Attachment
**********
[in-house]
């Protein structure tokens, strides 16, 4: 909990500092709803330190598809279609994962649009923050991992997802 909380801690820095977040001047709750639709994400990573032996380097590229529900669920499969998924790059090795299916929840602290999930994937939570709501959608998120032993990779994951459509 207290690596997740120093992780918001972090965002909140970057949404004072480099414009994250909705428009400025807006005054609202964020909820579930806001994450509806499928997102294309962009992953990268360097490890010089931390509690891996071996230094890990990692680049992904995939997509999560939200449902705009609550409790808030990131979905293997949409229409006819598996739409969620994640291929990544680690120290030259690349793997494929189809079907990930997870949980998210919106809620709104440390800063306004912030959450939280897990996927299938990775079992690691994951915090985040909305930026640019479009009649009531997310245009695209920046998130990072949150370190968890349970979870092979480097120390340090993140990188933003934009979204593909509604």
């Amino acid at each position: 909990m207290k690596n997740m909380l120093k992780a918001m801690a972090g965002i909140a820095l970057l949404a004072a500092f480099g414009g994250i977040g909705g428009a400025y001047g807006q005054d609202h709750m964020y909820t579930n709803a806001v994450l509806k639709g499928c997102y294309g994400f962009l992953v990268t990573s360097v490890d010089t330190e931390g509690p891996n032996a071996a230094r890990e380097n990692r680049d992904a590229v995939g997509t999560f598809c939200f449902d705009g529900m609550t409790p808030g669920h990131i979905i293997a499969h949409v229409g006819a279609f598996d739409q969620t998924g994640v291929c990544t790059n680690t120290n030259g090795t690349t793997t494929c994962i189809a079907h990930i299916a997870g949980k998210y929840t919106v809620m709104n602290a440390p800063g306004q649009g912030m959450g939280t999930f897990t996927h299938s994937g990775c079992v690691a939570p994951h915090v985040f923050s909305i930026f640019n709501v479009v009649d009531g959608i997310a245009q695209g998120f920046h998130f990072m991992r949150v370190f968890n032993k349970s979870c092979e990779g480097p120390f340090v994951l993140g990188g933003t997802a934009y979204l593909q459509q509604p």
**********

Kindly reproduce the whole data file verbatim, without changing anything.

[in-house]
């Protein structure tokens, strides 16, 4: 909990500092709803330190598809279609994962649009923050991992997802 909380801690820095977040001047709750639709994400990573032996380097590229529900669920499969998924790059090795299916929840602290999930994937939570709501959608998120032993990779994951459509 207290690596997740120093992780918001972090965002909140970057949404004072480099414009994250909705428009400025807006005054609202964020909820579930806001994450509806499928997102294309962009992953990268360097490890010089931390509690891996071996230094890990990692680049992904995939997509999560939200449902705009609550409790808030990131979905293997949409229409006819598996739409969620994640291929990544680690120290030259690349793997494929189809079907990930997870949980998210919106809620709104440390800063306004912030959450939280897990996927299938990775079992690691994951915090985040909305930026640019479009009649009531997310245009695209920046998130990072949150370190968890349970979870092979480097120390340090993140990188933003934009979204593909509604």
């Amino acid at each position: 909990m207290k690596n997740m909380l120093k992780a918001m801690a972090g965002i909140a820095l970057l949404a004072a500092f480099g414009g994250i977040g909705g428009a400025y001047g807006q005054d609202h709750m964020y909820t579930n709803a806001v994450l509806k639709g499928c997102y294309g994400f962009l992953v990268t990573s360097v490890d010089t330190e931390g509690p891996n032996a071996a230094r890990e380097n990692r680049d992904a590229v995939g997509t999560f598809c939200f449902d705009g529900m609550t409790p808030g669920h990131i979905i293997a499969h949409v229409g006819a279609f598996d739409q969620t998924g994640v291929c990544t790059n680690t120290n030259g090795t690349t793997t494929c994962i189809a079907h990930i299916a997870g949980k998210y929840t919106v809620m709104n602290a440390p800063g306004q649009g912030m959450g939280t999930f897990t996927h299938s994937g990775c079992v690691a939570p994951h915090v985040f923050s909305i930026f640019n709501v479009v009649d009531g959608i997310a245009q695209g998120f920046h998130f990072m991992r949150v370190f968890n032993k349970s979870c092979e990779g480097p120390f340090v994951l993140g990188g933003t997802a934009y979204l593909q459509q509604p």